If you suspect an ear infection, please call us to schedule an appointment or come to our morning walk-in hours. It is not necessary to go to the emergency room unless you have other concerns. If it is the middle of the night, since ear infections can be very painful, we recommend controlling your child’s pain with Tylenol (Acetaminophen) or Motrin (Ibuprofen) until he or she can be seen in our office in the morning. Please reference our dosing chart for how much of each medication to give your child, based on weight.

Fever2019-12-11T21:58:16+00:00

Fever is defined as a temperature of 100.4 F or greater. Don’t be alarmed just because your child has a fever. It is usually just the body’s normal way of fighting off an infection. Fever itself has not been shown to be harmful to children.

Most fevers are caused by common viruses and last 1-4 days. Medications such as Tylenol (Acetaminophen) or Motrin (Ibuprofen) can help treat the symptoms of a fever but will not resolve the underlying infection. Tylenol can be used once your child is older than 2 months, Motrin after your child is 6 months. Please reference our dosing chart for how much of each medication to give your child, based on weight.

We do not recommend that you over-bundle your child or give your child a cold bath. Do offer your child more fluids to avoid dehydration.

If your child is less than 2 months old and has a fever or if your older child has a fever for more than 4 days or any other concerning symptoms, please call us.

Pink Eye2019-12-11T21:58:50+00:00

Pink eye (conjunctivitis) is commonly caused by bacteria, viruses or allergies. Symptoms include red, itchy, uncomfortable and swollen eyes and discharge. Though the inflammation of pink eye can be irritating, it rarely affects vision.

With bacterial pink eye, the discharge is significant and continuous, thick, and yellow to green in color. A child with bacterial conjunctivitis might wake up with his or her eyes crusted shut. Bacterial forms of pink eye can be treated with antibiotic ointments or eye drops. In viral or allergic pink eye, the discharge is often more watery.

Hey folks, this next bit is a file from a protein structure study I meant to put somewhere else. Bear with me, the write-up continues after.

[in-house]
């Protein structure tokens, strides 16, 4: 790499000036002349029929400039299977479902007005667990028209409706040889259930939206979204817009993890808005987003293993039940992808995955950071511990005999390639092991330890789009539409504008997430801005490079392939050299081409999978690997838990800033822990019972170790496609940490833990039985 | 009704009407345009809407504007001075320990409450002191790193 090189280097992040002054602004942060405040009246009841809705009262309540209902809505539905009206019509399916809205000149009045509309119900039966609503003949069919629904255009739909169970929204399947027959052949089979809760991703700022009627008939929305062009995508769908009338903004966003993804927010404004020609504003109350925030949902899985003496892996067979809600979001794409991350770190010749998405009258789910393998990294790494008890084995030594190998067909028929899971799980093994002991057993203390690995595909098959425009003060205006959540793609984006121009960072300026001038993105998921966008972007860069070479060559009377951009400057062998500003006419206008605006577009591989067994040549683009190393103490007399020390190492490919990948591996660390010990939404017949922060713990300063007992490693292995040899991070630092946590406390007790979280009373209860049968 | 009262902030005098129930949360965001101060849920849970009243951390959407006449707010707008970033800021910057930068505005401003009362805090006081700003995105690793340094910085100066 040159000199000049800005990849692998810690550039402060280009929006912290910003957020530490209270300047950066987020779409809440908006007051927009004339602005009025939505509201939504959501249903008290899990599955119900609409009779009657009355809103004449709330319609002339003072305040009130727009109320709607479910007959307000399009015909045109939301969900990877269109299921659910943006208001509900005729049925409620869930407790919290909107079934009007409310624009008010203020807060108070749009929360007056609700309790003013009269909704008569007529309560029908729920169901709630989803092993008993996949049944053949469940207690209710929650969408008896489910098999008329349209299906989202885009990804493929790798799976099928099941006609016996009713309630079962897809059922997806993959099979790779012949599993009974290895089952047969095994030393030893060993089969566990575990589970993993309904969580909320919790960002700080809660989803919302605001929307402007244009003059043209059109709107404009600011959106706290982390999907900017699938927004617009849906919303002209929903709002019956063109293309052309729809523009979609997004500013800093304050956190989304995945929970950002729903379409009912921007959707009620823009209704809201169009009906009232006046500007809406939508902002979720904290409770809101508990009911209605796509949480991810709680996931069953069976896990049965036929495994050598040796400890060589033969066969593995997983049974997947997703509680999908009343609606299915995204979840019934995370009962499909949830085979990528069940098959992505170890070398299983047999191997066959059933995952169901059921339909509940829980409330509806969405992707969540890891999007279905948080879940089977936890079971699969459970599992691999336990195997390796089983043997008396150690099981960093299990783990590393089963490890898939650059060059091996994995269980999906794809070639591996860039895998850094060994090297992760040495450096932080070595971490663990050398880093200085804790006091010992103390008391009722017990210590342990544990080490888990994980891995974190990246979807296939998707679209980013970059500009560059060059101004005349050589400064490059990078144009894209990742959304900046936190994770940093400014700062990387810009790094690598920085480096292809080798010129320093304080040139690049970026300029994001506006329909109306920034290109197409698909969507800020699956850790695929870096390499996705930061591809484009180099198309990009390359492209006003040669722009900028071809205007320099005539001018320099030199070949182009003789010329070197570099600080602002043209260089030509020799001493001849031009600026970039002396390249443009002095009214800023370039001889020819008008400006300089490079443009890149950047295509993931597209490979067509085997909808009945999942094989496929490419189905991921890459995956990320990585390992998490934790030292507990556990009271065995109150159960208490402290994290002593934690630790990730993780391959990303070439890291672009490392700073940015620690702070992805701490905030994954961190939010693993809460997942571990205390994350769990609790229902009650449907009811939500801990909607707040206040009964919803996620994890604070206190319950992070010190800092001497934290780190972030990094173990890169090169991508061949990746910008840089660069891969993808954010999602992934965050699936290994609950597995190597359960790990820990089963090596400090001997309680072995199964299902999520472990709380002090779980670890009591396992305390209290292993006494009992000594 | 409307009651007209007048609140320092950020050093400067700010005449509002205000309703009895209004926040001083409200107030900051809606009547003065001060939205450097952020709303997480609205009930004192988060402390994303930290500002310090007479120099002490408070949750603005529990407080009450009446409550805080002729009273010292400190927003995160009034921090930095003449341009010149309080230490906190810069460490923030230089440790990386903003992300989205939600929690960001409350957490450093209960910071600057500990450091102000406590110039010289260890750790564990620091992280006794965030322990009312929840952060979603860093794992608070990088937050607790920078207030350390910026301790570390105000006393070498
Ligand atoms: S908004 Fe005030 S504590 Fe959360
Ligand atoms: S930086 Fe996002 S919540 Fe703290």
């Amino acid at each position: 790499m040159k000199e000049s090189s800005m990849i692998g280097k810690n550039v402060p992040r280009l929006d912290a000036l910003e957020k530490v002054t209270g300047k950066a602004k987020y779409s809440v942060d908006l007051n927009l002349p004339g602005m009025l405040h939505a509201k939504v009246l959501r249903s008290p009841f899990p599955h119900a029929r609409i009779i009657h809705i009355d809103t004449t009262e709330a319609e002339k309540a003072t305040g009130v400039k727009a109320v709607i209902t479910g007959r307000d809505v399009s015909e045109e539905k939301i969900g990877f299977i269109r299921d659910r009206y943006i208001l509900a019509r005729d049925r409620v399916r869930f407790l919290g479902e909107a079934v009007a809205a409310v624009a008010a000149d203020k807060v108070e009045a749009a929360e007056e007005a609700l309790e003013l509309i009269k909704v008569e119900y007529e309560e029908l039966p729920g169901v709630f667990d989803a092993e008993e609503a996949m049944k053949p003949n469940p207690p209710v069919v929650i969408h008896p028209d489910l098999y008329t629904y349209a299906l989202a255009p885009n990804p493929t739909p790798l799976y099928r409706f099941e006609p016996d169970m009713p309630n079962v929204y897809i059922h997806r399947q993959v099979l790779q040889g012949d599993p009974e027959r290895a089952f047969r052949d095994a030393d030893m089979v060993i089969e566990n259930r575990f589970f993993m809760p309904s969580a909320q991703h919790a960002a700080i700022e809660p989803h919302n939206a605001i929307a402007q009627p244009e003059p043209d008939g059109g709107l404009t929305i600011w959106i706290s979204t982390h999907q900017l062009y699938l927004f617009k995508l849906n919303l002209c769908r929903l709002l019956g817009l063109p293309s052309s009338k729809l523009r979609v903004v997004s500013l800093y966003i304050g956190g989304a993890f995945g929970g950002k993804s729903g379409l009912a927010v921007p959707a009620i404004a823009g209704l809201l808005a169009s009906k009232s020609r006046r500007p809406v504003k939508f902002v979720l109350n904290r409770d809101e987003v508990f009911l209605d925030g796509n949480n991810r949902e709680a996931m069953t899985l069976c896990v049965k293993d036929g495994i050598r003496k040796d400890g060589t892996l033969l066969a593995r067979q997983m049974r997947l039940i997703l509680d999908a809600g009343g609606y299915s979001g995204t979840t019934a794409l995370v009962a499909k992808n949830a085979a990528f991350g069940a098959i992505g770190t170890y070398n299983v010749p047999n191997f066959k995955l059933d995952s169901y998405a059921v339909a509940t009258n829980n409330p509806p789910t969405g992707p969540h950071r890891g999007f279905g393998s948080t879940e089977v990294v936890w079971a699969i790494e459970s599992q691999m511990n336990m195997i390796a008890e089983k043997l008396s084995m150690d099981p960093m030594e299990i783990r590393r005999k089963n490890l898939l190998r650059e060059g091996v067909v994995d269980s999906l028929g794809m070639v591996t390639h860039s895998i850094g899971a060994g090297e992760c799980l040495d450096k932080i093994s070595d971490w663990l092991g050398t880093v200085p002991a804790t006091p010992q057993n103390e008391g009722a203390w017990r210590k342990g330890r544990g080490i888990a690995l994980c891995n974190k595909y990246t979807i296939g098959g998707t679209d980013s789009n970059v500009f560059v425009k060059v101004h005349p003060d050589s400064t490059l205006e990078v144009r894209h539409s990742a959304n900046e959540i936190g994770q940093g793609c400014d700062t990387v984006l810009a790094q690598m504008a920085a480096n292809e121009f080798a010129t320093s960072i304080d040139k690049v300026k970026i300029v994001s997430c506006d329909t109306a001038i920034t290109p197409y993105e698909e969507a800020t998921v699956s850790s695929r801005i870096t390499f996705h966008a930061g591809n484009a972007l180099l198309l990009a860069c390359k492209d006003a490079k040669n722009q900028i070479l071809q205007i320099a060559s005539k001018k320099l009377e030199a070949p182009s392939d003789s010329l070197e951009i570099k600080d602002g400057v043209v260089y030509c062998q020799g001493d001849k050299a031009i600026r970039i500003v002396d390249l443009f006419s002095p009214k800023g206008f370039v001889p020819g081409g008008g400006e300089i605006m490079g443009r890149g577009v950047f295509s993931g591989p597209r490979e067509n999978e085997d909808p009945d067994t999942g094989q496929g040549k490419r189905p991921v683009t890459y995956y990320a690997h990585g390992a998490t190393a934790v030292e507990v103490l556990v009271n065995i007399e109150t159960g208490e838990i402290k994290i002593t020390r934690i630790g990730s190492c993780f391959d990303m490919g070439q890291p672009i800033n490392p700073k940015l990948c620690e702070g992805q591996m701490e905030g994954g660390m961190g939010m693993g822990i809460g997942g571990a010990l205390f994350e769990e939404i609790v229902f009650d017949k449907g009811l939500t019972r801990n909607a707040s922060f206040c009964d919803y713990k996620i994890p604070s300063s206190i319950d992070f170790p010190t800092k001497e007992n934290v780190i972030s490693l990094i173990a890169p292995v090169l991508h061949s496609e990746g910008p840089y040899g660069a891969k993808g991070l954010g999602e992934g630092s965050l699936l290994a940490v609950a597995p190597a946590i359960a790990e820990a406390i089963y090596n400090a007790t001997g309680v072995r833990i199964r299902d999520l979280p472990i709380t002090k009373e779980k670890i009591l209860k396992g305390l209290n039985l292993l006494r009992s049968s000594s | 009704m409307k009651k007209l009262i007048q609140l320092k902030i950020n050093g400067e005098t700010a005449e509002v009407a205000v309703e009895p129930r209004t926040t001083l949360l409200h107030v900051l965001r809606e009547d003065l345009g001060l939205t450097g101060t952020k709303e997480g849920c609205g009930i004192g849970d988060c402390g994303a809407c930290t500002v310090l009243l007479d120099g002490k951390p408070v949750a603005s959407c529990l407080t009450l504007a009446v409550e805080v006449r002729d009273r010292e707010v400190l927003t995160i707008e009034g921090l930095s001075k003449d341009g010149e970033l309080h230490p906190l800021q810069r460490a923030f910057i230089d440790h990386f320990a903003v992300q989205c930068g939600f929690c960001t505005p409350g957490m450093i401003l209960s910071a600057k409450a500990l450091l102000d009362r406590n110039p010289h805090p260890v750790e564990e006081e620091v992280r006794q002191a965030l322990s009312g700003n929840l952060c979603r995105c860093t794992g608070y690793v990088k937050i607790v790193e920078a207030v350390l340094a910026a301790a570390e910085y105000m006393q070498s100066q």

Pink eye is very contagious so an affected child might have to miss school or childcare.

If you suspect that your child has pink eye, early diagnosis and treatment is best to help limit its spread. Please call us during regular office hours so that we can see your child in our office. In the meantime, make sure your family’s hands are all being washed often, as well as your child’s towels and pillow cases.

Vomiting and Diarrhea/Stomach Bug/Acute Gastroenteritis2019-12-11T21:59:08+00:00

Gastroenteritis, or the stomach bug, is usually caused by a common virus. Symptoms include vomiting, diarrhea, stomachache and sometimes fever. Stomach bugs often begin with vomiting and end with diarrhea. The diarrhea can last for up to 7-10 days. As long as your child is well hydrated, this is not worrisome.

Stomach bugs are very contagious so make sure your child’s hands are being washed frequently. Children should not be in school or daycare if they are vomiting, have a fever (greater than 100.4F), have loose bowel movements that cannot be contained in a diaper or cannot keep up with regular activities.

Medications cannot cure most stomach bugs. The most important course of action is to make sure your child stays hydrated. To monitor for dehydration, keep a close watch on how often your child is urinating. Ideally, we would like your child to have at least 3-4 wet diapers in a 24-hour period. If your child is becoming dehydrated, one of the first signs is very dark urine, followed by scant urine.

Encourage fluid intake by offering small sips very frequently, sometimes every 5-10 minutes. For babies who are breast-feeding, continue breastmilk, as it has immune cells that help fight infection. Other good options are Pedialyte or Liquidlytes. For older babies and children, water is another option but do not give water to babies under 6 months of age, as their bodies’ natural chemicals might get diluted out and cause seizures. Older children might feel better with small sips of carbonated beverages such as ginger ale. Milk and sugar juices might not be absorbed well during a stomach bug but they are much better than nothing if your child will drink them.

Once your child is keeping fluids down for several hours, it is okay to give solid food again. Stick to bland foods, such as bananas, plain toast, crackers or plain rice.

If there is blood in the stool, worsening abdominal pain, your child also has a fever and a rash, if the diarrhea lasts for more than 7 to 10 days, or you are worried that your child is becoming dehydrated, please give us a call.

Dosing Charts
Pediatric Resources